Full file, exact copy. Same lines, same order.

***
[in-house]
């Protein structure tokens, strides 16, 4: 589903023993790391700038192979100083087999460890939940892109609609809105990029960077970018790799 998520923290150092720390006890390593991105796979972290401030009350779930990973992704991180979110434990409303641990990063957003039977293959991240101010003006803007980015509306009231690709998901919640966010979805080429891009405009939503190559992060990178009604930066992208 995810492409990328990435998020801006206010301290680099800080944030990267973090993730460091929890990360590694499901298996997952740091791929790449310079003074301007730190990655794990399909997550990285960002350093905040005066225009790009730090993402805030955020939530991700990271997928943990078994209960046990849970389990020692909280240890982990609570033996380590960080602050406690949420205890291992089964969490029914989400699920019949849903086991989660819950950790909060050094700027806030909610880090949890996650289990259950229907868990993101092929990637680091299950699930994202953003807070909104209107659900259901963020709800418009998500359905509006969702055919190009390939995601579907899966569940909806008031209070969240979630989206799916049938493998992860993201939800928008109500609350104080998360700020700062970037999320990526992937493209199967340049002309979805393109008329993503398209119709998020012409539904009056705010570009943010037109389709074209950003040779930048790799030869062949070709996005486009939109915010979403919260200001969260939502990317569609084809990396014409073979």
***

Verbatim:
[in-house]
């Protein structure tokens, strides 16, 4: 589903023993790391700038192979100083087999460890939940892109609609809105990029960077970018790799 998520923290150092720390006890390593991105796979972290401030009350779930990973992704991180979110434990409303641990990063957003039977293959991240101010003006803007980015509306009231690709998901919640966010979805080429891009405009939503190559992060990178009604930066992208 995810492409990328990435998020801006206010301290680099800080944030990267973090993730460091929890990360590694499901298996997952740091791929790449310079003074301007730190990655794990399909997550990285960002350093905040005066225009790009730090993402805030955020939530991700990271997928943990078994209960046990849970389990020692909280240890982990609570033996380590960080602050406690949420205890291992089964969490029914989400699920019949849903086991989660819950950790909060050094700027806030909610880090949890996650289990259950229907868990993101092929990637680091299950699930994202953003807070909104209107659900259901963020709800418009998500359905509006969702055919190009390939995601579907899966569940909806008031209070969240979630989206799916049938493998992860993201939800928008109500609350104080998360700020700062970037999320990526992937493209199967340049002309979805393109008329993503398209119709998020012409539904009056705010570009943010037109389709074209950003040779930048790799030869062949070709996005486009939109915010979403919260200001969260939502990317569609084809990396014409073979």